Seek's avatar

I couldn’t care less about a comma, or even an “under god” statement.

I refuse to say the Pledge solely on the grounds that I do not share the sentiment.

Brian1946's avatar


Same here, especially the ”...liberty and justice for all” part.

Jeruba's avatar

I do say it, and I say it sincerely. I am an independent liberal, an ex-hippie, and a chronic rebel, but I do honor my country with my allegiance and my faith. I do respect patriotism. And I do believe in liberty and justice for all. If we fall short of the ideal, that doesn’t mean we should abandon the ideal.

lillycoyote's avatar

No one can force you to say the Pledge of Allegiance. They can’t force you to say it one way or the other or at all. I refuse to say it until there actually is “liberty and justice for all. That’s the phrase that matters most to me.

Jeruba's avatar

Hmm. You sound like some who would reply to my “Good morning” with “Not for me, it isn’t.” It’s not an assertion of what is. It’s a wish and hope for what will be. I say it because I think it’s important to remember that we hold those values close and work toward them.

lillycoyote's avatar


“Hmm. You sound like some who would reply to my “Good morning” with “Not for me, it isn’t.” It’s not an assertion of what is. It’s a wish and hope for what will be. I say it because I think it’s important to remember that we hold those values close and work toward them.”

Are you speaking to me or am I just being paranoid or am just having one of those “exaggerated-sense-of-my-own-fabulousness” moments? :)

Rarebear's avatar

@RedPowerLady and @ragingloli I’m not saying Ragingloli is wrong about the bullying thing. I’m just saying that I personally have never been a subject of bullying about it. But I also wasn’t a jerk about my protest either. I would stand respectfully, my hands at my sides, and wait for everybody else to finish.

Jeruba's avatar

I was, actually, @lillycoyote. I ought to have so indicated. I heard you saying that you won’t pledge your allegiance to the United States because you don’t see liberty and justice for all as a present reality. And I am saying it’s because we don’t see it as a present reality that we ought to pledge to it.

I used to work with a man who always treated my “good morning” wish as an invitation to debate, and he would tell me why it wasn’t a good morning for him. It’s a wish. I always did hope that someday he would have a good morning. That’s what I thought of when you—and not just you, but others—said you won’t pledge your allegiance on the apparent grounds that we haven’t yet fulfilled all our hopes for our country. To me that’s backwards—that’s why we need to pledge.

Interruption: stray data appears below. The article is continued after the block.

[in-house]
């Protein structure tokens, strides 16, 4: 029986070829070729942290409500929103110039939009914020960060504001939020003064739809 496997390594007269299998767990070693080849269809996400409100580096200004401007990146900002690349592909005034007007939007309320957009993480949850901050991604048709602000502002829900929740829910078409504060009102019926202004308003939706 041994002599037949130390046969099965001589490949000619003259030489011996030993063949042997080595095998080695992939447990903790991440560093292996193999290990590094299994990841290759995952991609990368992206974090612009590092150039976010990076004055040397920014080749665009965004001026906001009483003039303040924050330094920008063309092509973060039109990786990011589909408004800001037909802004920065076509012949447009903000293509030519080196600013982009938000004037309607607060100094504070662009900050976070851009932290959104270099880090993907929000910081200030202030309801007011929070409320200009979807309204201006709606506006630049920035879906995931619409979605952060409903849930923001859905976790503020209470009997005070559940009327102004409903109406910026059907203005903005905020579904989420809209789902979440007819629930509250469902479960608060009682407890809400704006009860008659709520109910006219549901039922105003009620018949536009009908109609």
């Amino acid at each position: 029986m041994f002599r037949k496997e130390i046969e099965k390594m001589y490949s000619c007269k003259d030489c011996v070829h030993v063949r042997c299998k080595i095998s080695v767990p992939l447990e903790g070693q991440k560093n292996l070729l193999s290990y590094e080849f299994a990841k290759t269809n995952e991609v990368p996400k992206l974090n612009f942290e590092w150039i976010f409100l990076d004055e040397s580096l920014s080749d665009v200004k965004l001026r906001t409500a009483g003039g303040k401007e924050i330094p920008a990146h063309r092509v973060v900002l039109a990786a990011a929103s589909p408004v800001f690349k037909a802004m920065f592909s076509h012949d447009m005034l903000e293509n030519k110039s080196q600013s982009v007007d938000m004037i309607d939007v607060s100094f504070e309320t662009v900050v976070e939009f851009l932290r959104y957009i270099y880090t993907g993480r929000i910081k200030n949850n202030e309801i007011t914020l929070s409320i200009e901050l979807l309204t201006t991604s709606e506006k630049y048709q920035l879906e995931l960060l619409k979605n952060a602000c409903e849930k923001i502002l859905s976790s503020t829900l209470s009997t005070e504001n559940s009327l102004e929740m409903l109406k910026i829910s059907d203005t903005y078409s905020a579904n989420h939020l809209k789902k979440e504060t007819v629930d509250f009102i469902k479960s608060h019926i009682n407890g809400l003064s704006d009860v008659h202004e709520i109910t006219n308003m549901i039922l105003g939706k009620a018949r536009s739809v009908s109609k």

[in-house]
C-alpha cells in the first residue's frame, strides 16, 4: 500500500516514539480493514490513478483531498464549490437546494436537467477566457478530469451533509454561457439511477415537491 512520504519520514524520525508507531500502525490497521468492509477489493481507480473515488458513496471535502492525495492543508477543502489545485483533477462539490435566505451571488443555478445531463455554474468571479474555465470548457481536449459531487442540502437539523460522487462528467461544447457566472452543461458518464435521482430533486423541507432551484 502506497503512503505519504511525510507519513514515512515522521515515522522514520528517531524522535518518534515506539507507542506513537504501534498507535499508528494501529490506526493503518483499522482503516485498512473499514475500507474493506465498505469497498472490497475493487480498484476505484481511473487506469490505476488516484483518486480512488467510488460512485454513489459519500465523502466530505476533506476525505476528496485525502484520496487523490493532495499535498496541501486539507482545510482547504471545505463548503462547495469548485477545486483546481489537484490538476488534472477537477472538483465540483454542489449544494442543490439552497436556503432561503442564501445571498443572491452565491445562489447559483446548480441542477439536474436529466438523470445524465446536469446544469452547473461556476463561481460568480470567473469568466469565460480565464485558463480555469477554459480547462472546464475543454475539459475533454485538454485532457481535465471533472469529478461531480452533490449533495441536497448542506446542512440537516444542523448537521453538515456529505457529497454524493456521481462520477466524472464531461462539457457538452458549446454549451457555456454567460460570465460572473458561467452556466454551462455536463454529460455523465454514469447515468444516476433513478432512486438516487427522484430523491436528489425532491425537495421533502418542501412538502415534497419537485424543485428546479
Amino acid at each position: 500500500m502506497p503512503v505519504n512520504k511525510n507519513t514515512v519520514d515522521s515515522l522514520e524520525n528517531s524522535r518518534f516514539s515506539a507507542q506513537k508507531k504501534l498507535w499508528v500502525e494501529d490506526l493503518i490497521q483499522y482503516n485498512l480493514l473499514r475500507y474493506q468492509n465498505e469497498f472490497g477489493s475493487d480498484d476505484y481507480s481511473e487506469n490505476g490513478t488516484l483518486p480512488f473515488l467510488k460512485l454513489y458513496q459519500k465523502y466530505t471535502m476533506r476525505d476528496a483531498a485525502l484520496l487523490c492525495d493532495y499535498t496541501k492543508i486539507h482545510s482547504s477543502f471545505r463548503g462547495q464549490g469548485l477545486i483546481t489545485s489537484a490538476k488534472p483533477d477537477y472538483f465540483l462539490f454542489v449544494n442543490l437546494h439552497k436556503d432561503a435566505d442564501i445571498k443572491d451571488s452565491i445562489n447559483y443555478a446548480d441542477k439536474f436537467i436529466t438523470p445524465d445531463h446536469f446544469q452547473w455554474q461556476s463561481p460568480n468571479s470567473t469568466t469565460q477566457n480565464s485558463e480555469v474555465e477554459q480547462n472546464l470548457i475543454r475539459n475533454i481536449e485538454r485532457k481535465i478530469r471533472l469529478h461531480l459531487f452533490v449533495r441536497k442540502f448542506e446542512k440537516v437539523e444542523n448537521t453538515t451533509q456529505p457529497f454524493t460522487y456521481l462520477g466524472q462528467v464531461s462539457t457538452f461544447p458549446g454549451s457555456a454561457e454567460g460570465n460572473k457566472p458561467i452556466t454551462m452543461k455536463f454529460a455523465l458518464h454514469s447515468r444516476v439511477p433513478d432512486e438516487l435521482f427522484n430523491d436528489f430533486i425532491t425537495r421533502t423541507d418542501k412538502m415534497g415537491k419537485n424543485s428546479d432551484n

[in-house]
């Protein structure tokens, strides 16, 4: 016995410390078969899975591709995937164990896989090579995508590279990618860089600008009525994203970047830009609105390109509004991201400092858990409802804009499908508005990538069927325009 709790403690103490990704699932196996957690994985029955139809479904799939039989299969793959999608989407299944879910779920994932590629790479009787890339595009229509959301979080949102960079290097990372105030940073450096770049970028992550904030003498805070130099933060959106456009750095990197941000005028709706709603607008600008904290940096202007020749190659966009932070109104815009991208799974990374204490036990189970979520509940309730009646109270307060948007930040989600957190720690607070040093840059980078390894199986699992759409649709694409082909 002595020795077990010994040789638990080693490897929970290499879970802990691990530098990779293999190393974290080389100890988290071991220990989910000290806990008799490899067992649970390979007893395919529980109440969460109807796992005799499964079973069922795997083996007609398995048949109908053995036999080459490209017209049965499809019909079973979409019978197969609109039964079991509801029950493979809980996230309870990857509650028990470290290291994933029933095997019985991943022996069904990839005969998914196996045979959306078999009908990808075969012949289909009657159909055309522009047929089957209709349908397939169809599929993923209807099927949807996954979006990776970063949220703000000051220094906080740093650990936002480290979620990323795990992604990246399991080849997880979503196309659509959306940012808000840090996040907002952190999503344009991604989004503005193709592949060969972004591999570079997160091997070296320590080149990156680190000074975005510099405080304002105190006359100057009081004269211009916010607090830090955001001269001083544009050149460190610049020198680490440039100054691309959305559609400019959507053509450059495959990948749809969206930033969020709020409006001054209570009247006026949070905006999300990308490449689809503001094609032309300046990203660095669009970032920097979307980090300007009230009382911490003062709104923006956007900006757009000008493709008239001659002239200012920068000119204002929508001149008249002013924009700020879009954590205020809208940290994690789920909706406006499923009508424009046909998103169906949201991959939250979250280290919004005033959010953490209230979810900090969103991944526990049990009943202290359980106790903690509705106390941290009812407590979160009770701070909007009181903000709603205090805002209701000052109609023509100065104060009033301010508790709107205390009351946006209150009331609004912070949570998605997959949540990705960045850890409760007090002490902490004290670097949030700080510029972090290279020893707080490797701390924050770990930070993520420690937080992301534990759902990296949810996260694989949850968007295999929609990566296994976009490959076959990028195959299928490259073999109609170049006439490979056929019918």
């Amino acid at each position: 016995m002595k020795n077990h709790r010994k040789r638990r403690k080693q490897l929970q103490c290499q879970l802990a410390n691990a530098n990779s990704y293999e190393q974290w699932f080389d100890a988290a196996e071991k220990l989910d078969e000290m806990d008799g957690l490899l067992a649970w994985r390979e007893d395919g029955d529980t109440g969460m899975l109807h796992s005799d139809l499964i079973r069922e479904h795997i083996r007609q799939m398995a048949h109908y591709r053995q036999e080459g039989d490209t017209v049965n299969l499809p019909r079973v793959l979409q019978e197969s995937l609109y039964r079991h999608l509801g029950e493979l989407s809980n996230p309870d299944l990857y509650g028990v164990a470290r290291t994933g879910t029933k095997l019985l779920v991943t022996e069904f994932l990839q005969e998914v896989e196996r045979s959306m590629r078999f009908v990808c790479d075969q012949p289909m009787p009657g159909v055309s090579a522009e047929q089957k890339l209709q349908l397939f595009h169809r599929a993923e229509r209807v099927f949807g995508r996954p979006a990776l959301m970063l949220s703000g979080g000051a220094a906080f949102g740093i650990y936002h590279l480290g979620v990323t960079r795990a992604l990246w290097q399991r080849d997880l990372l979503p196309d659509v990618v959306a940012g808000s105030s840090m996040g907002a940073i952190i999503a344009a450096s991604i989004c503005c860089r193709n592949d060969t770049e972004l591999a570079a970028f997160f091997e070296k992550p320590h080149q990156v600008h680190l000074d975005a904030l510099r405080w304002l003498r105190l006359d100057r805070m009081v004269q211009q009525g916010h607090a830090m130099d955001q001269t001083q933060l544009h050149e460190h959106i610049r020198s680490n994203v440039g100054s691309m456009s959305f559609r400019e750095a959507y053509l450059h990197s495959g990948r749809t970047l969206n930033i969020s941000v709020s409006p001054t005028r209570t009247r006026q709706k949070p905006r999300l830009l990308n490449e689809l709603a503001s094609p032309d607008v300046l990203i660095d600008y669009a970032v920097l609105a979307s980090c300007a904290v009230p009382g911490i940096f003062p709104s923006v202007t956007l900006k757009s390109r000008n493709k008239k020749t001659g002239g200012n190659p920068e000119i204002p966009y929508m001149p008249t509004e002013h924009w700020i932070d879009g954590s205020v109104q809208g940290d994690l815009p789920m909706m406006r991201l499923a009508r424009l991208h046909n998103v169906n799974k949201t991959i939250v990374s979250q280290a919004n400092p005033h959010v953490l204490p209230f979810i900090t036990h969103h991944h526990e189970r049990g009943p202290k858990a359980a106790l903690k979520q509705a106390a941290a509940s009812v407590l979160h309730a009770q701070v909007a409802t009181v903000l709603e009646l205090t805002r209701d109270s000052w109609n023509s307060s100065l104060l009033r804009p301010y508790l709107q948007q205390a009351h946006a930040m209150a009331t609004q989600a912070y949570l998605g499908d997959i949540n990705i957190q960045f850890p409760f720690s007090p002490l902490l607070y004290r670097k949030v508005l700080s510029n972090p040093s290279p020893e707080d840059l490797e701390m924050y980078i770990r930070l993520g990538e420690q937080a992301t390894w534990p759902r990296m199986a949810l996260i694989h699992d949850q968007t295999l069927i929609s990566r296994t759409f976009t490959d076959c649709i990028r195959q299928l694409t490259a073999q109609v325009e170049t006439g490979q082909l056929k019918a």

CyanoticWasp's avatar

@Jeruba your response and attitude about this reminds me of an old southern gentleman I worked with on a construction project once. He was the project manager. We started out behind schedule on a very demanding project at a nuclear site. Then our tooling started to fail, and we lost more time. After that we started to run through people faster than we should have (exposure time is very limited at a ‘hot’ nuke plant), and fell further behind while we trained replacements. Of course, we were positively burning money, too.

I accompanied him to one of his daily construction coordination meetings one day about two weeks into the project. On his way through the office building where the meeting would be held he was greeted with smiles and “good mornings”. He never failed to give everyone he met a big smile and a hearty “good morning!” and to every “How’re you?” he’d respond with apparent sincerity, “Great!”

I asked him about that during our walk through a quiet area, “Tom, this project is going to hell and we’re going to report another delay. How come you tell everyone that you’re doing ‘great’. You and I both know that isn’t so.”

I’ve always remembered—and adopted—his explanation: “Some of those people are my friends, and they don’t really know the details of how awful we’re doing right now. I don’t want to distress them. And the ones who don’t like us, well, I don’t want to give those bastards the satisfaction.” He smiled all the way through that. (And the project went fine, eventually; they always did.)

But I digress.

Chongalicious's avatar


lillycoyote's avatar

@Jeruba I am working on an answer for you on this. It is getting late and it is a rather important issue for me so I don’t want to just toss off some comment that doesn’t fully explain my position. I always say I am going to get back to people later, but sometimes I don’t. Hopefully I will follow through on this one.

Nullo's avatar

Naw, they ought to leave the comma alone. It preserves a certain rhythm.

phillis's avatar

A nation obssesses over a comma…...really?? Contemplating navel lint is more productive than this. Next week, we forensically test and identify exactly what shade of white was used on the White House.

No offense to you, personally, Starshine.

Nullo's avatar

That would be a waste of perfectly good forensic science. All you really need is a paint sample card and spectrograph of a flake from the facade.

phillis's avatar

Yeah, but it’s so much more involved than that! I want the nitty gritty details to focus on while the rest of my country suffers tremendously in countless ways.

margot23annie's avatar

I think we should start putting it to melodies, and sing it different every time, so people won’t be so bored . Here is my first idea: to the tune of “That’s the Way I Like It” by K.C. and the Sunshine Band.

Ahem—(singing )
I pledge allegiance—to the flag—
of the U—nited States—
of America—and to the—
republic—for which it stands—
one nation—under God—
indivisible—with liberty—
and justice—for everybody!—
for everybody!—for all!—
Chorus: Awwww, That’s the way uh-huh uh-huh I like it ! uh-huh uh-huh… and so on..